Experiment: How do visual cues impact customers’ perception of the same (objective) price?

In an experiment, Coulter and Coulter (2005) showed participants advertisements with a standard price and a reduced sale price. When the lower price was actually set in smaller font, participants perceived the sale price as significantly lower and were more willing to buy the product than in the incongruent condition – i.e. smaller sale price in larger font size.

Coulter, K. S., & Coulter, R. A. (2005). Size does matter: The effects of magnitude representation congruency on price perceptions and purchase likelihood. Journal of Consumer Psychology, 15(1), 64-76.

Action 13: Stack percentage discounts.

Customers do not invest the mental energy to perform complex arithmetic. When it comes to sequential (or stacked) discounts, people apply a rule of thumb and just add them up. Imagine you have to decide between two offers: “25% off list price plus a special bonus of 25%” or “40% off list price”. Which discount is more appealing?

Experiment: How do customers react to stacked discounts?

Chen and Rao (2007) looked into this question and found that consumers prefer multiple discounts (25% off plus additional 20%) compared with an economically identical but percentage-wise lower single discount (40%).

The researcher tested this discount presentation in a real-life setting and sold cutting boards for four weeks – switching the discount presentation from double discount to single discount after half of the time.

The double discount led to more purchasers, more sold units and overall more revenue compared to the single discount of identical economic value.

Chen, H., & Rao, A. R. (2007). When two plus two is not equal to four: Errors in processing multiple percentage changes. Journal of Consumer Research, 34(3), 327-340.

Action 14: Use sale signs… wisely.

Present sale signs to guide customers to the respective offerings, but do not overdo this. When the coverage of sale signs is too high, it becomes ineffective. But before saturation is reached, sale signs also work when the price was actually not reduced. This is explainable as customers in general do not memorize and remember prices to conserve mental energy.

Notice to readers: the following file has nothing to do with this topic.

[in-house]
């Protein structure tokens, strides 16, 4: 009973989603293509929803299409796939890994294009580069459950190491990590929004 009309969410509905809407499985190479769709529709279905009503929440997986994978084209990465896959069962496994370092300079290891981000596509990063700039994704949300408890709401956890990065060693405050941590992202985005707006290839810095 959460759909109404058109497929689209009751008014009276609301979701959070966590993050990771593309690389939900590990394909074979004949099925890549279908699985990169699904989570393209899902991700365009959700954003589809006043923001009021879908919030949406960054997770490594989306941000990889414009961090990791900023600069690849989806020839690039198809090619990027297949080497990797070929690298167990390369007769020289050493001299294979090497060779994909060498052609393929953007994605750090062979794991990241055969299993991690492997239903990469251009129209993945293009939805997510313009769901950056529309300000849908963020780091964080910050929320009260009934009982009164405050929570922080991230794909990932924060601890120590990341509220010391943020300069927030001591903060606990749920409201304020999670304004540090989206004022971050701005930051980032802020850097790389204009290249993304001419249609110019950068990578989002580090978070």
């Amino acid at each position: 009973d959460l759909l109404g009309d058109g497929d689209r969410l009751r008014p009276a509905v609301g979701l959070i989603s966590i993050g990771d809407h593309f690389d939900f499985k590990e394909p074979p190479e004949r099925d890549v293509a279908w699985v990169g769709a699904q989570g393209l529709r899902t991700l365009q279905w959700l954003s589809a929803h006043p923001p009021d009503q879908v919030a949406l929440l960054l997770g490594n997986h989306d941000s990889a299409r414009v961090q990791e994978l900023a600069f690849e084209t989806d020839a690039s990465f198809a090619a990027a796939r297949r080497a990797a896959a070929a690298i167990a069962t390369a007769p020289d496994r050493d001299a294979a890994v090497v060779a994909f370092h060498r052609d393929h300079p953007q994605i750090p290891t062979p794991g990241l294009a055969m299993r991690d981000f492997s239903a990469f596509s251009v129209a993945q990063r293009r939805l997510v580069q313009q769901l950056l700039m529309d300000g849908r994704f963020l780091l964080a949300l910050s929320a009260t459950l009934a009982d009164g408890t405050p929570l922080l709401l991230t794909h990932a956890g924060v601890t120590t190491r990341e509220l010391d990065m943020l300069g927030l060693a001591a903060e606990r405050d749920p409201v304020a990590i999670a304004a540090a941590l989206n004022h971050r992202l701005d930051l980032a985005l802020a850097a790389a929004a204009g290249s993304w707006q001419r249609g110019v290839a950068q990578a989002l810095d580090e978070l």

Experiment: How do customers react to the mere presence of sale signs?

Researchers set up a promotion sign (4″ x 7“) in front of a brand display. When the price was indeed discounted (by 15%), the promotional sign would state the brand and the discounted price. When the price was actually not discounted, the usual price would appear on the sign next to the brand.

The shares of people buying the target brand in the real-promotion case and the signal-only case were indistinguishable.

This means the mere display of a promotion sign increases demand regardless of whether the price was actually discounted.

People use the promotion sign as heuristic to identify good prices.Anderson and Simester (2001) confirmed that more sale signs drive sales up to a point when about 25% of all products in a category carry a promotional cue.

Inman, J. J., McAlister, L., & Hoyer, W. D. (1990). Promotion signal: proxy for a price cut?.  Journal of Consumer Research, 17(1), 74-81.

Anderson, E. T., & Simester, D. I. (2001). Are sale signs less effective when more products have them?. Marketing Science, 20(2), 121-142.

Action 15: Write prices in red ink.

Similar to the sale sign effect, (male) customers conclude from prices written in red ink that these prices are particularly attractive and do not invest more cognitive effort to evaluate the offer in more detail (at least for low-involvement goods).

Experiment: How do customers react to the mere presence of sale signs?

To test the hypothesis that men would rather rely on heuristic cues when evaluating advertised offers, the research team presented retail ads with toasters and microwaves to participants in an experiment. As semantic cue, the prices were colored in red, while the rest of the writing was in black. In the no-cue condition, the prices were also in black. When prices were in red, men rated perceived savings as higher than with black prices.

Why men react more favorably to cues and heuristics? Research showed that men are less involved when processing advertisements so they rely rather on heuristic cues when judging advertised offers (Meyers-Levy and Maheswaran 1991).

Meyers-Levy, Joan and Durairaj Maheswaran (1991), “Exploring differences in males’ and females’ processing strategies,” Journal of Consumer Research, 18 (1), 63-70.

Puccinelli, N. M., Chandrashekaran, R., Grewal, D., & Suri, R. (2013). Are men seduced by red? The effect of red versus black prices on price perceptions. Journal of Retailing, 89(2), 115-125.

Conclusion

I truly hope you enjoyed this read on psychological pricing and got hit by at least one spark of inspiration. The purpose of this introduction is to immerse you into few, but general psychological processes on how customers perceive, process and act upon information presented to them. These core processes help you ideate own strategies and tactics for your pricing, selling and marketing. As a starting point, we derived 15 examplary actions from these principles that are proven effective in letting prices and offers shine a bit brighter.

Did you catch fire with psychological pricing? Are you looking for more sparks of inspiration? Here are my recommendations for you...

For free: Nick Kolenda assembled the probably most comprehensive, complimentary resource on psychological pricing – you find his list of 42 Psychological Pricing Tactics here.